As told to Elisabeth Easther
I took my first trip overseas when dad, a geology professor, had his sabbatical in Cambridge. Sailing on a great ocean liner, it took six weeks from Wellington to Southampton via the Panama Canal. I was 9, so just old enough to remember. We were there for a year before coming home on the Himalaya through the Suez Canal. As kids, we paid no attention to first or second class and we went everywhere. I spent lots of time on the bridge and the first mate taught me to play chess. As we went over the equator our family dressed as characters from Peter Pan and we won the prize for best costumes. England in the 1960s was very exciting. The wildlife was amazing - squirrels, woodpeckers, badgers and foxes. I remember seeing puffins on the Welsh Coast, thousands of them, and it was magical. In Cambridge we lived round the corner from the public library. I was there every day and read every single Tintin book. Being largely about travel, they inspired me to be an intrepid explorer.
When I was 10 my parents bought a crib at Warrington Beach. We lived in Dunedin but had no car because mum and dad didn't drive. I was the oldest of five and somehow we'd get ourselves to Dunedin railway station on a Friday evening, and to Warrington by train. It was at least a kilometre to the crib, downhill fortunately, and we'd run because the train would leave at six and we'd want to arrive in time to listen to The Goon Show. I'd dash down and mum would be last with my little sisters trailing behind. There were such great adventures, making huts, gathering pine cones and wood for the fire, puddling round on little boat or lilos, collecting mussels, crabbing and fishing, although mostly my hook got caught in the kelp.
Growing up in Opoho, in Dunedin, I would look to the north from my bedroom window, to Flagstaff Hill on the horizon, and I always wondered what was on other side, so I became a boy scout as soon as I could. For a city slicker this offered the chance to go camping and tramping. When I was 15, in 1968, I went on my first long-distance bike ride. Two of us went up to Mt Cook before they tarsealed the road. We had three-speed Raleigh bikes and it took us two weeks, staying with family friends and in youth hostels, and we organised it all ourselves. We made several bike trips – another time we took the train to Picton and rode from Nelson to Murchison, Westport to Greymouth, over Arthur's Pass, then Christchurch and back to Dunedin by train. I couldn't do that now.
When I went to university, I intended to work in forestry, studying botany and economics but I did a geology paper to find out what dad did. After that first lecture by Professor Doug Coombs, I was hooked. It was mind blowing. He explained so many different things that relate to the environment. Why we have hills and what they're made of. What underlies the ocean and how we know these things. And it meant I could communicate with dad.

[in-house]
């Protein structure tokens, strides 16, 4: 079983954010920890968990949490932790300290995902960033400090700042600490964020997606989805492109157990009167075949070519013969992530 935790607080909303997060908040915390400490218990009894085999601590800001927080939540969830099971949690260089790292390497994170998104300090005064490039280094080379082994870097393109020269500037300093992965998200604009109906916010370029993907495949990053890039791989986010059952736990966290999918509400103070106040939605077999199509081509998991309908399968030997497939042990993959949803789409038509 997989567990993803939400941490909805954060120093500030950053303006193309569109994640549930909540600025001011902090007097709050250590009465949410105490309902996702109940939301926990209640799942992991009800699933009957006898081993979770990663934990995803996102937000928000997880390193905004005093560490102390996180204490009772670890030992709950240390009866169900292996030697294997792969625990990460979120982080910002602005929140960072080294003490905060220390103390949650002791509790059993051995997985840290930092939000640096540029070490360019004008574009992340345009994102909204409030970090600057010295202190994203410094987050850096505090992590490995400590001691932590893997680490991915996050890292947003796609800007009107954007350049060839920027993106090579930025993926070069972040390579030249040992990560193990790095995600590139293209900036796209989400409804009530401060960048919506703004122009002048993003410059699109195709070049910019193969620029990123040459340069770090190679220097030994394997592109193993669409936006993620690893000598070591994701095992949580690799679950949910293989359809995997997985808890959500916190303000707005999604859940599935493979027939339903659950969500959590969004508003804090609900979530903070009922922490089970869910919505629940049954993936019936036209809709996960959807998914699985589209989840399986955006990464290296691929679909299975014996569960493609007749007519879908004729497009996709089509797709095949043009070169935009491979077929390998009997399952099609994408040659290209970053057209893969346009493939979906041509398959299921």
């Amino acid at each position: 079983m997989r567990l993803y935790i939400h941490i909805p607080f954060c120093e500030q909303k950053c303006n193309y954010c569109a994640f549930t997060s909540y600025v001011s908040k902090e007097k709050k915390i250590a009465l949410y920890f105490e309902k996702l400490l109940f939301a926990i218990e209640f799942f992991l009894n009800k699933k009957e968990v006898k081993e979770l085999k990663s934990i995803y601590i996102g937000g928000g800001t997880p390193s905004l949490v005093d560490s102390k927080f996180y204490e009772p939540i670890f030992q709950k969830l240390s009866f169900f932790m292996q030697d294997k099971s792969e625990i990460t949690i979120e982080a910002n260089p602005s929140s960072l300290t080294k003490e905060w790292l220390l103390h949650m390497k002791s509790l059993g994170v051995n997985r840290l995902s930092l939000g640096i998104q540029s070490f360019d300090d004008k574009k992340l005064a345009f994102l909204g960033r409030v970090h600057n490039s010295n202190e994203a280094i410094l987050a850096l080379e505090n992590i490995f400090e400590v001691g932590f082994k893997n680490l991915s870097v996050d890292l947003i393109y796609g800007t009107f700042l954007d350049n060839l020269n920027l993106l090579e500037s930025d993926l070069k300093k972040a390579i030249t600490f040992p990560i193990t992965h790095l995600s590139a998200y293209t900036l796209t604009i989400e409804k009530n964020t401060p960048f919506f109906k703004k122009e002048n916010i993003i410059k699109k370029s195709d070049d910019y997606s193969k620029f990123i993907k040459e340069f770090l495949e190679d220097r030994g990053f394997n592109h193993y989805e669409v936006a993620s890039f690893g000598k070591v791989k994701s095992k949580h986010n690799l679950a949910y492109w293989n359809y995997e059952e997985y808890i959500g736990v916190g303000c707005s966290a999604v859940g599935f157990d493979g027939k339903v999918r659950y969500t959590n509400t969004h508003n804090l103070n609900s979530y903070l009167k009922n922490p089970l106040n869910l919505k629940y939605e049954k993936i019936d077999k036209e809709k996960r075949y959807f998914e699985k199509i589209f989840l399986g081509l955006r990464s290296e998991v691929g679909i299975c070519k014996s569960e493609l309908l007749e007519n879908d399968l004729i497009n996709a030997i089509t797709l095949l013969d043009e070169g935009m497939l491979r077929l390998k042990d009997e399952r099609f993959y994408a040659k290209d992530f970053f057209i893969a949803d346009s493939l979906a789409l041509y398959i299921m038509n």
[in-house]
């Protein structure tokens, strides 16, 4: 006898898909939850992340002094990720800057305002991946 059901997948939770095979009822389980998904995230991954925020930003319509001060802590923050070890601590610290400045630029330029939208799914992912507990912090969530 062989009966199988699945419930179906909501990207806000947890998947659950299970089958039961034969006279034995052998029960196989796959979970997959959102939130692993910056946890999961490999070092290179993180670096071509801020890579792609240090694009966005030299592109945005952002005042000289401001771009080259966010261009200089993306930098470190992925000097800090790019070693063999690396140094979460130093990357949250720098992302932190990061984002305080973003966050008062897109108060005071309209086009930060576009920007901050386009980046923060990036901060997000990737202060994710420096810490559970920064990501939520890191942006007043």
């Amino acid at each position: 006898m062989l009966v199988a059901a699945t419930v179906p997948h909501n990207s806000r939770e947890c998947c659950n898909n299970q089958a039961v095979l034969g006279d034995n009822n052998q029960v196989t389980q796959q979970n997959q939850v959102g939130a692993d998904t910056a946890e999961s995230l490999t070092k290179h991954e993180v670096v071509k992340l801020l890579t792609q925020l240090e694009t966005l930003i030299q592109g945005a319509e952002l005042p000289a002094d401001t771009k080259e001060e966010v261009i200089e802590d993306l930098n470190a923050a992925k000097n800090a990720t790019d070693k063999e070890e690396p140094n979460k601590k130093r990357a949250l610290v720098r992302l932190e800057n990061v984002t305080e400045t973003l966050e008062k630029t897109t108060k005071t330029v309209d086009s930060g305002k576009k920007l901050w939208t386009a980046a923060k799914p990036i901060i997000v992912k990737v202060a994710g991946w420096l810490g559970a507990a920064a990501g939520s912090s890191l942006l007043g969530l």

In the 90s I made two trips to Bolivia, which is the most interesting country. I was part of a geological project that went with two burning questions. When did South America become bent? And why is the Altiplano Plateau so high? We solved both questions and the answer of course, is plate tectonics. I was also there as a palaeontologist looking for Bolivia's youngest marine fossils which would tell us when Bolivia was last at sea level. We determined that it was the Cretaceous Age, about 100 million years ago. Did you know there are more than 200 varieties of potato and more than 80 sorts of banana in Bolivia?
I first led a tour party to the Chatham Islands in 2002 as part of an international Gondwana conference held in Christchurch in August. As part of that, I was to run a field trip to an outer outpost of Gondwana. I remember complaining and saying it'll be miserable, it'll be winter, but they said - the conference is in August so the post-conference field excursion is in August. We had perfect weather. There was no rain whatsoever. There was one really windy day but otherwise it was brilliant blue sky and sun and it was a blast. When word got out, I was asked to run another trip by The Geological Society of New Zealand and I've been taking people ever since, along with my co-leader Chris Adams. We do a five-night, six-day trip, staying in Hotel Chatham and visit places of geological interest. The Chathams are wonderful, there's such a sense of freedom there. It's invigorating and rural yet with all the amenities of modern life. The internet, beautiful wine, fine food, all the creature comforts.
I got the travel bug when I was 9 years old. After that amazing trip overseas and reading books about travel to other countries, I've wanted to travel all my life, and I have.
To find out where Hamish is next leading tours email: firstname.lastname@example.org